High above B.C.’s Robson Valley, Cariboo Cat Skiing is celebrating 15 years of serving up fresh turns—not to mention hot pizza—to the powder-hungry public
Ever since Terry Cinnamon was a young boy, the first snowflakes of the winter have been a reason to get excited.
“Even now, if the first snowfall is in the middle of the night I’ll wake the kids up [and say] ‘Kids! Look what it’s doing outside!’”
Perhaps it was only natural, then, that one day Cinnamon would build a business around sharing his love for snow with others. A passionate skier, AC-DC fan and the son of an entrepreneurial family, while in his early 30s Cinnamon doubled down on the idea that skiers would come from across Alberta and B.C. to surf the Robson Valley storms. He knew, from growing up in the area that the snow was stellar. He also knew, from the fact that two heli-ski companies operated near by, that the terrain was world-class. As such, he and his cousin, Jason, obtained the permits to access Mica Mountain, a prominent, if under-appreciated peak 15 minutes north of Valemount, on the southern edge of the Cariboo Mountains. He bought a snowcat from Canada Olympic Park, in Calgary, and with the help of former-colleagues from Marmot Basin (Cinnamon worked as both a ski patroller and as a liftie), learned how to drive it. Finally, in 2001, he and Jason brought their first paying guests up the mountain, a father and son from Boston. To fill the cat and build up hype, he asked some ski buddies from Jasper to tag along. “We made two runs,” Cinnamon recalled. “But those two runs opened my eyes.”
What he saw was that their chosen mountain had huge cat skiing potential. The grade on Mica’s summit ridge was perfect for what a snowcat could efficiently climb; the runs back down to the road followed a diving fall-line; and an old burn on the mountain meant the glade skiing was outstanding—an important feature which would become the bread and butter of Cariboo Cat Skiing. After that first day above treeline with the cat, Cinnamon’s instincts had been confirmed.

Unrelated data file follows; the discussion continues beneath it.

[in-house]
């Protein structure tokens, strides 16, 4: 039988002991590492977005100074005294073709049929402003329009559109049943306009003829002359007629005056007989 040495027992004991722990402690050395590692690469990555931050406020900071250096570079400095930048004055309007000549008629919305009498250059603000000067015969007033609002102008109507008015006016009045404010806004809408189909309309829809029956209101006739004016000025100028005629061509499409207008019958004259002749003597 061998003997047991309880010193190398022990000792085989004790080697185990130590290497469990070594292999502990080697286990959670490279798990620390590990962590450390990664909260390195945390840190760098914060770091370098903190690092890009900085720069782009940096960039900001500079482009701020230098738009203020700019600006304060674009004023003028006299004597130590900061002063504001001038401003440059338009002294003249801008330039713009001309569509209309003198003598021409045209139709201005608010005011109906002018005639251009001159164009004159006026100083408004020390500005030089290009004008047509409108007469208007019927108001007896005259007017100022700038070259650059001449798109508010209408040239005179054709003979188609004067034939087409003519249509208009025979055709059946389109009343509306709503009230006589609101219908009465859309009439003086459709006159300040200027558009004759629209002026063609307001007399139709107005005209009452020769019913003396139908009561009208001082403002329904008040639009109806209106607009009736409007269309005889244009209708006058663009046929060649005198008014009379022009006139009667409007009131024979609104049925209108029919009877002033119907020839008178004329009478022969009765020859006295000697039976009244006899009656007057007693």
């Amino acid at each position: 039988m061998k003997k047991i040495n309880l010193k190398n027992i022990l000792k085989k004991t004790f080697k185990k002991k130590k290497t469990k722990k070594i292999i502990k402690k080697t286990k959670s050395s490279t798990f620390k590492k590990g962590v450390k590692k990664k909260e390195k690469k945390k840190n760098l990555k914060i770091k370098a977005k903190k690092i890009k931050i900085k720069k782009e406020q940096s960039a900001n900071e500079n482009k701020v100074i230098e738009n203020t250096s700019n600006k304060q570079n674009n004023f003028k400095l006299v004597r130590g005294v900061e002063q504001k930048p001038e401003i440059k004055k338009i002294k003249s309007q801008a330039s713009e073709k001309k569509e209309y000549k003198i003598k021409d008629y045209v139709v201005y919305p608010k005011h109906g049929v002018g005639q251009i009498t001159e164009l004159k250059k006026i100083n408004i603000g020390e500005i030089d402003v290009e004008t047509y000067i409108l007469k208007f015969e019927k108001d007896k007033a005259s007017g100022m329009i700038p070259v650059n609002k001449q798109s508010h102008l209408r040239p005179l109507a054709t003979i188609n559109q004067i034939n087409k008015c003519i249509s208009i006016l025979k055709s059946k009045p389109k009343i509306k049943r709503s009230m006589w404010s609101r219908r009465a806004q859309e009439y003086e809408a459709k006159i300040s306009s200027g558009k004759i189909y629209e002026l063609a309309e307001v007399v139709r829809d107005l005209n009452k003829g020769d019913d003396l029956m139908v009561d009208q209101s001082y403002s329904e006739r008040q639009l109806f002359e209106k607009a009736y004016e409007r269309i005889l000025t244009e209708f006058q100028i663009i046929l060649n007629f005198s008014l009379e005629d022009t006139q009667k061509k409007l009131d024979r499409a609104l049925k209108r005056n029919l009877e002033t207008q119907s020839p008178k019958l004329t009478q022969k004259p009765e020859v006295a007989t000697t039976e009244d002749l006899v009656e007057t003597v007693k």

“It’s almost like the mountain is designed for cat skiing,” Cinnamon said.
Fifteen years later, the mountain is more skiable than ever. Each summer, Cariboo hires a trail crew to continue the glading work, and since those early days Cinnamon has extended the road access, giving guides options on the south-facing slopes as well as the north. Importantly, the terrain expansion allows Cariboo to operate four days per week and hardly ever worry about crossing tracks from the previous days’ guests. Not that that’s usually an issue; the Robson Valley receives on average twice as much snow than Jasper. The difference is typical this winter: as of March 26, Marmot Basin had a settled snowpack of 110 cm. Mica Mountain, by contrast, had more than two metres.
“We see a lot more powder than in the Rockies,” says Cariboo’s head guide, Matt Reynolds. “It’s more consistent snow, and it’s still dry, for the most part.”
On March 18, a 25 cm-deep frosting was sitting on top of that delicious powder cake, much to the delight of a group of reunited college buddies. Most of the guests were from Alberta, having chosen Cariboo Cat Skiing as the spot for their annual ski-cation. After two days and 20,000 vertical feet of powder skiing, their legs were shot, but their grins were permanent. More people sold on Mica Mountain.